Right now, I’m in Ireland. (I’m not, but let’s use our imaginations, shall we?)
It’s October 2020. Coronavirus has never hit, and life on our little globe is carrying on pretty much as expected. Which means that, right now, I’m in County Mayo. Or, more accurately, I’m making my way home from County Mayo, having just spent two weeks staying in Heinrich Böll Cottage on Achill Island. I’ve probably spent a lot of mornings walking along a blustery beach, feeling the salt air whipping against my face, and thinking about my novel. Which, given that this is an alternative 2020 where I the novel didn’t get blocked by the stresses of lockdown, I’m probably part way through a second or even third draft of. In the evenings, I’ve been curling up by the fire and reading voraciously (that part, at least, remains the same), and in this beautiful corner of Ireland, my writing has felt so alive.
Step out of this fantasy world for a moment, and it all looks rather different. In the current & difficult freelance climate, I’ve been doing a lot of admin, and submitting a lot of applications which I know in advance are going to have very long odds of me actually getting. I’ve been planning a new project (which is exciting, but also admin-heavy). I’ve had a lot of emails.
All this is great, in that it’s work, and a constant stream of work feels even more vital than usual right now. But it did put paid to my visions of myself writing, reading, and wandering along the beach on Achill Island: that perfect marrying of nature & creativity, with none of the buzzes and pings of normal life getting in the way.
So I decided to create something of a residency for myself at home. Every day that I should have been in residence at Heinrich Böll Cottage, I gave myself a writing exercise. Nothing fancy – just good old material-generating prompts. The sorts of exercises you’d do in a creative writing workshop to get the ideas flowing and push past those nagging internal voices & creative blockages. Some of them I chose from books by other writers, and a couple were exercises of my own.
Did they lead to anything? A couple did. One or two ended up accidentally combining, so I’d written one thing that spanned multiple exercises. A lot of them produced a few pages in my notebook, which I’m pretty sure will just fall by the wayside. But that’s ok. If anything, it’s sort of the point, like warming up for a race. Nobody’s going to give you a medal for stretching your calf muscles, but just try running that marathon if you haven’t.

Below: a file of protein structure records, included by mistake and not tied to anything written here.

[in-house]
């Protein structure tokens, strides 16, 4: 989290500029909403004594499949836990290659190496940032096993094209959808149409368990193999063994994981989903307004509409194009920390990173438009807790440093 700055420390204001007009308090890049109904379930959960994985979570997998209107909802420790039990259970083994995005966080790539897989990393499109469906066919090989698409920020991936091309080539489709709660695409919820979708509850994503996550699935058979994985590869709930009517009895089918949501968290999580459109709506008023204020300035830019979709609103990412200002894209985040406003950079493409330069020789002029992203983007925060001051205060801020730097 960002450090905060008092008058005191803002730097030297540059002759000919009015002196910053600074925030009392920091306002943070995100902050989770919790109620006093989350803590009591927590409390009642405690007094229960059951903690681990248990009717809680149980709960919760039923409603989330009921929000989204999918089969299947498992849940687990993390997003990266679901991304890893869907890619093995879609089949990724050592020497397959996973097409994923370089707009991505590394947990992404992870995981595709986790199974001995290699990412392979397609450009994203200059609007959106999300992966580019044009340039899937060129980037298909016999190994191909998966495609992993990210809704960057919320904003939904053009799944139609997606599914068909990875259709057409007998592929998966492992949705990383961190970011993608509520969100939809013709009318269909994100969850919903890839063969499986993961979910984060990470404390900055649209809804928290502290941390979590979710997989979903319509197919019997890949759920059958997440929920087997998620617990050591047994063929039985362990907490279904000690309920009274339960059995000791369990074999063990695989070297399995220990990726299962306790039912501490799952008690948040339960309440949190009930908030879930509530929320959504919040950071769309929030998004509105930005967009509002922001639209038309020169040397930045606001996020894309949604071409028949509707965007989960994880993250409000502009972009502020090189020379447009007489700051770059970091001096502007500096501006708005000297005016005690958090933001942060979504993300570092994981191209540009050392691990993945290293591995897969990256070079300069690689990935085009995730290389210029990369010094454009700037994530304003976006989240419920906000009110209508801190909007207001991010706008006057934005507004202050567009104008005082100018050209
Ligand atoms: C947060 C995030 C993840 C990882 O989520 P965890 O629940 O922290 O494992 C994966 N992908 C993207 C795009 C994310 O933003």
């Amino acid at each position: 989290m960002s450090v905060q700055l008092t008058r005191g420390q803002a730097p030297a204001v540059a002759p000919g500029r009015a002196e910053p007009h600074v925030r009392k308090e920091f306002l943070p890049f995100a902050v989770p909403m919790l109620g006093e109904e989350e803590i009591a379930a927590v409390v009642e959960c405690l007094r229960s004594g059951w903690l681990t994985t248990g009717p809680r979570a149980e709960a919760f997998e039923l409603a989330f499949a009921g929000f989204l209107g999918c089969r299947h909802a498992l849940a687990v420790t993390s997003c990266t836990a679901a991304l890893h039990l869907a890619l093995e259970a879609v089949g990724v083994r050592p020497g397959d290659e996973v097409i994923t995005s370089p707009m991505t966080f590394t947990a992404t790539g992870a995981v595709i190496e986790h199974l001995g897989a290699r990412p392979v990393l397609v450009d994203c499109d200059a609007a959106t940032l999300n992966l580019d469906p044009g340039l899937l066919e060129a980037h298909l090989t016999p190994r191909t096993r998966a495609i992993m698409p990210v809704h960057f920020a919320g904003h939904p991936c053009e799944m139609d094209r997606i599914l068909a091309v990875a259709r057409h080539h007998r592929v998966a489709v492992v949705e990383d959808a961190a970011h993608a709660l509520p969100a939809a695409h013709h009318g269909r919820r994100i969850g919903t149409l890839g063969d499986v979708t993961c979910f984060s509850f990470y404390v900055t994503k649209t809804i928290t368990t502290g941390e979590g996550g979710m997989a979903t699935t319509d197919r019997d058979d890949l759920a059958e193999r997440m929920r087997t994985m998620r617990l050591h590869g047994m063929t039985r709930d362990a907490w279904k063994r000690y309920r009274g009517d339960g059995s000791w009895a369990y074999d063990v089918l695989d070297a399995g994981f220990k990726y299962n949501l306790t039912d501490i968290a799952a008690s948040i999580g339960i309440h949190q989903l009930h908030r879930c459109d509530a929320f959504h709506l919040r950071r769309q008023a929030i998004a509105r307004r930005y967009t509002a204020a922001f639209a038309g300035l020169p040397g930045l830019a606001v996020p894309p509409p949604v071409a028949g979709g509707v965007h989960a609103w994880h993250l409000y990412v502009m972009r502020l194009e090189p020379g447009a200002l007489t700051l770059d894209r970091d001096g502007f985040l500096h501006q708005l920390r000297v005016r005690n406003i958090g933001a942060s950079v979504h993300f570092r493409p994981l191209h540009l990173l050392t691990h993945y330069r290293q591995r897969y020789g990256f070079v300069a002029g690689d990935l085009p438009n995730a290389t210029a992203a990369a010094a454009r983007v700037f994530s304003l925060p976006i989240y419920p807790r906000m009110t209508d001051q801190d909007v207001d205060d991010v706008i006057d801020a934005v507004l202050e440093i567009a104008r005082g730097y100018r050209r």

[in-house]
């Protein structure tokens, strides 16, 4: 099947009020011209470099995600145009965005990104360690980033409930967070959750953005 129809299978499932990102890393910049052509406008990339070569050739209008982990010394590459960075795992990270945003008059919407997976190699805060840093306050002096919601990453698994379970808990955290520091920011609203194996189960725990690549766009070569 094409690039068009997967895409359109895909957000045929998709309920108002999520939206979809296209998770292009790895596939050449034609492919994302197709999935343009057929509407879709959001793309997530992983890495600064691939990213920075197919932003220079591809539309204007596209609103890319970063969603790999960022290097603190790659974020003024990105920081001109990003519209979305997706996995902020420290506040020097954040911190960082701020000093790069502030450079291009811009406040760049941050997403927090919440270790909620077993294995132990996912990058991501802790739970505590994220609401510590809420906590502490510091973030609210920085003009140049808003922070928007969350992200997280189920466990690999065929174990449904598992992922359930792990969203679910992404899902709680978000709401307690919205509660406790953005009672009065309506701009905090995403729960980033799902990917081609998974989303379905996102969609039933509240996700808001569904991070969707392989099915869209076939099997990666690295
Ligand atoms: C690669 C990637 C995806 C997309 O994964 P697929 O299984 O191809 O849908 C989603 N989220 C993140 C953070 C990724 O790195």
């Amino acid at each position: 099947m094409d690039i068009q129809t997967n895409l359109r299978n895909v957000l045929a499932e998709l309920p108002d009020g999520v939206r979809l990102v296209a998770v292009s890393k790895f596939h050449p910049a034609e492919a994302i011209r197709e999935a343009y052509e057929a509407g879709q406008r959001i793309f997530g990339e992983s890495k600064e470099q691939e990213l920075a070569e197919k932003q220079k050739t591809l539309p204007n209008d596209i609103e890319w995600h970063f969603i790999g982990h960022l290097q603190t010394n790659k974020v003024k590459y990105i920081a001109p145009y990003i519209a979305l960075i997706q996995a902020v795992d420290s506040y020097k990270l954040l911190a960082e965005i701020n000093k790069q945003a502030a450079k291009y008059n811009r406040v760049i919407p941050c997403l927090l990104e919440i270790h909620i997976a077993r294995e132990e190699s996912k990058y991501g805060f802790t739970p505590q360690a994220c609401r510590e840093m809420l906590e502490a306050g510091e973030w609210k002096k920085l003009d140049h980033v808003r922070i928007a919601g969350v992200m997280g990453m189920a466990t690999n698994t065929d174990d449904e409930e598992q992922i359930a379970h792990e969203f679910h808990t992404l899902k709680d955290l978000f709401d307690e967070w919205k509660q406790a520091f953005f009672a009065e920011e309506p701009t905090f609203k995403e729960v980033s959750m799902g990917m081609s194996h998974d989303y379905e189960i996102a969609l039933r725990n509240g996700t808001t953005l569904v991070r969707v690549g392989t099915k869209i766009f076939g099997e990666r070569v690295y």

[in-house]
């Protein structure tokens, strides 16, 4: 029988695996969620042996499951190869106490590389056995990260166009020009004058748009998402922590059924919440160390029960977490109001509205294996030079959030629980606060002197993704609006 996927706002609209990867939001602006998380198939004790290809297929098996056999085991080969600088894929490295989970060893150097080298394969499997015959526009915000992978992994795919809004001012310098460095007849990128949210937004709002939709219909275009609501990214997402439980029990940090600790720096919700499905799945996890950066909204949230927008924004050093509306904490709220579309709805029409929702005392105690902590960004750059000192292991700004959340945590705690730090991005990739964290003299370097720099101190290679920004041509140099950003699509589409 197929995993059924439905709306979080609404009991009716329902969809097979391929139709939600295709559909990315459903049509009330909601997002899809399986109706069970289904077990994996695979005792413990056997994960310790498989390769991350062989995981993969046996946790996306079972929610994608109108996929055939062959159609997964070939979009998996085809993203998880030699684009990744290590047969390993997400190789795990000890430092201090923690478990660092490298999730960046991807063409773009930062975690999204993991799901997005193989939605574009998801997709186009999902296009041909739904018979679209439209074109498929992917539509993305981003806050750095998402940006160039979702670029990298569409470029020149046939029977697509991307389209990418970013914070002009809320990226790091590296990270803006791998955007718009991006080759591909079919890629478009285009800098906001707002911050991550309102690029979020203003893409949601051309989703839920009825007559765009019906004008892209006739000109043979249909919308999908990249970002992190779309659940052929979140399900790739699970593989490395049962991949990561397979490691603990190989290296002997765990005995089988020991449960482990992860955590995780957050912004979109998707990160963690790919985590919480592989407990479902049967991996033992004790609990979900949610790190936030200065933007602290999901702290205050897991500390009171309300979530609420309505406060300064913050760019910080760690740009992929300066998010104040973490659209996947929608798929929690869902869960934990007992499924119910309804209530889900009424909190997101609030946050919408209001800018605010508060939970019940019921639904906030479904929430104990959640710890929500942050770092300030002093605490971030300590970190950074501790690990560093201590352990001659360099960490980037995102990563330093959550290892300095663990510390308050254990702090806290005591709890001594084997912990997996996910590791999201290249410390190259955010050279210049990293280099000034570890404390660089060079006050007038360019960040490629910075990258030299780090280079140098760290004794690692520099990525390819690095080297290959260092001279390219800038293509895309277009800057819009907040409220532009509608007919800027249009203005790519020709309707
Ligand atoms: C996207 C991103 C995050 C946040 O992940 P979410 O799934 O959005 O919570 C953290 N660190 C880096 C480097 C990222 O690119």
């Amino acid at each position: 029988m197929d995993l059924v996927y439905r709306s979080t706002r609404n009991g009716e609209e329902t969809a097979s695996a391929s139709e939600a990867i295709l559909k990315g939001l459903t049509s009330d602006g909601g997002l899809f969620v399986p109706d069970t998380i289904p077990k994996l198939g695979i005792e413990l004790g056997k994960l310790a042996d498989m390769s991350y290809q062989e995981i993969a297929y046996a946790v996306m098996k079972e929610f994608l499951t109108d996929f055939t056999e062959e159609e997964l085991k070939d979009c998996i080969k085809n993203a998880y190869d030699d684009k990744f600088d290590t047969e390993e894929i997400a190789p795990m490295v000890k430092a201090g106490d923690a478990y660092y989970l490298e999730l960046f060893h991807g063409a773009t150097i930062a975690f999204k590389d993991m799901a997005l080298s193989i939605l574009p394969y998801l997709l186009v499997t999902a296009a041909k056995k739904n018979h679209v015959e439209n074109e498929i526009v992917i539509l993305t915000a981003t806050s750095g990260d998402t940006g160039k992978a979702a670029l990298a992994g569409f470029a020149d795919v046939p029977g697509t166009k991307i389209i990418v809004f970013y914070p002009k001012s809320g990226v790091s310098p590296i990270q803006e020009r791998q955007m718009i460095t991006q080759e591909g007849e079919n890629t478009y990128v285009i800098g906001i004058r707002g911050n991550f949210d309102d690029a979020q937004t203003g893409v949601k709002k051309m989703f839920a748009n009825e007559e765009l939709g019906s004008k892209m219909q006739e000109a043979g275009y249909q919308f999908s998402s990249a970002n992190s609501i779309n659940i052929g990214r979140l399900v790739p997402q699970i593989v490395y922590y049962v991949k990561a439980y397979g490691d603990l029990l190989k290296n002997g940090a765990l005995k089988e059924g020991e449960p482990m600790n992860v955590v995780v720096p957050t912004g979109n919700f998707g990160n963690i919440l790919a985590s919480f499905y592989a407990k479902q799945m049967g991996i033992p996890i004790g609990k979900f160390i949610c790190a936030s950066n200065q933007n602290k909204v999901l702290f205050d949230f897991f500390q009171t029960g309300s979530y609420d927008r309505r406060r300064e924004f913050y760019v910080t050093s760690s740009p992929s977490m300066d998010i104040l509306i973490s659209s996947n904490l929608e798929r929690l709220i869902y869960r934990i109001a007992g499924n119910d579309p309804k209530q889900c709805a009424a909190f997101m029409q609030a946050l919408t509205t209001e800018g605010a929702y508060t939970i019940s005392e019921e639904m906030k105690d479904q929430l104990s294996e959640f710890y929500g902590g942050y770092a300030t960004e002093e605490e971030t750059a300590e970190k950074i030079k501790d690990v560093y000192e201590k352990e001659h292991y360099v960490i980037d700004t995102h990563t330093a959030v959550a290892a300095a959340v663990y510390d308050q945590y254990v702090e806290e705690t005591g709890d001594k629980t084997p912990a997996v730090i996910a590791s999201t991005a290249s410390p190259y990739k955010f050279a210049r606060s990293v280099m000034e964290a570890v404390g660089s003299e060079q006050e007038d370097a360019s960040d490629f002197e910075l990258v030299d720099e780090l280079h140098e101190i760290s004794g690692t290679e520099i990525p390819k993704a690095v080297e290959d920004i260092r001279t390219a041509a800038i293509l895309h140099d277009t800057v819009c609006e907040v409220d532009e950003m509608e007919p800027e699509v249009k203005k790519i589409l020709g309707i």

Looking for some writing prompts to kick-start your own ideas? Click through to the following tweet, to follow the full 2-week thread of them:
So was this series of exercises as good as a residency?
Honest answer: no, absolutely not. Which is nothing to do with the quality of the exercises – as I say, I wrote some things from them which surprised me, and which resulted in me combining things that hadn’t occurred to me before. But it does have everything to do with how I had to fit them into everyday life.
I’ve already mentioned the admin and the emails – but it’s also all the other things, like laundry and housework. The things that become a bit more suspended during a residency.
It turns out that I work best in blocks. (A fortnight of solid admin. A month of writing. 3 days of spring-cleaning the house.) I like the focus that comes from only having to focus on one type of work, rather than having to constantly switch up my way of thinking. I think this is why I’ve found residencies to work so well for me. It’s an opportunity to switch on my out-of-office, and to only focus on one thing. The question now is: how do I do the same during the time of coronavirus, when switching on the out-of-office is less of an option?
I still haven’t quite figured out the answer to this, but I feel as though I’m getting there. Maybe it’s just about shifting priorities, rather than blocking out whole chunks of time. Either way, this fortnight of writing exercises felt like a good way to start.